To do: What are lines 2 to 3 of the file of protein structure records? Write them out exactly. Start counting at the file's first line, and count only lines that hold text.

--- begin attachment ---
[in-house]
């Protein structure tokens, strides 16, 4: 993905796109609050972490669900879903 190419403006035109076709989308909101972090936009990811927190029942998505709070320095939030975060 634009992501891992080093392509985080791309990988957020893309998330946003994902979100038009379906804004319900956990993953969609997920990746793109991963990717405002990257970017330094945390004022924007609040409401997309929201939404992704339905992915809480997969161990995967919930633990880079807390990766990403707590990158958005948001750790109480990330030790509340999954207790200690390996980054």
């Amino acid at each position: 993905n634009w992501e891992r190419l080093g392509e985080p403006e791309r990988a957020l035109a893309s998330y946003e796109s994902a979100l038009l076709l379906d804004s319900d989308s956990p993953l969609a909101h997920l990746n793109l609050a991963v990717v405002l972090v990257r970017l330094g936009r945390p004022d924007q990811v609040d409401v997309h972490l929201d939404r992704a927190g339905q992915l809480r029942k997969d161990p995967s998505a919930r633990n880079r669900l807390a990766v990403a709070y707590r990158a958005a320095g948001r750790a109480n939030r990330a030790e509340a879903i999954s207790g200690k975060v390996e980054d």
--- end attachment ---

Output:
């Protein structure tokens, strides 16, 4: 993905796109609050972490669900879903 190419403006035109076709989308909101972090936009990811927190029942998505709070320095939030975060 634009992501891992080093392509985080791309990988957020893309998330946003994902979100038009379906804004319900956990993953969609997920990746793109991963990717405002990257970017330094945390004022924007609040409401997309929201939404992704339905992915809480997969161990995967919930633990880079807390990766990403707590990158958005948001750790109480990330030790509340999954207790200690390996980054």
């Amino acid at each position: 993905n634009w992501e891992r190419l080093g392509e985080p403006e791309r990988a957020l035109a893309s998330y946003e796109s994902a979100l038009l076709l379906d804004s319900d989308s956990p993953l969609a909101h997920l990746n793109l609050a991963v990717v405002l972090v990257r970017l330094g936009r945390p004022d924007q990811v609040d409401v997309h972490l929201d939404r992704a927190g339905q992915l809480r029942k997969d161990p995967s998505a919930r633990n880079r669900l807390a990766v990403a709070y707590r990158a958005a320095g948001r750790a109480n939030r990330a030790e509340a879903i999954s207790g200690k975060v390996e980054d």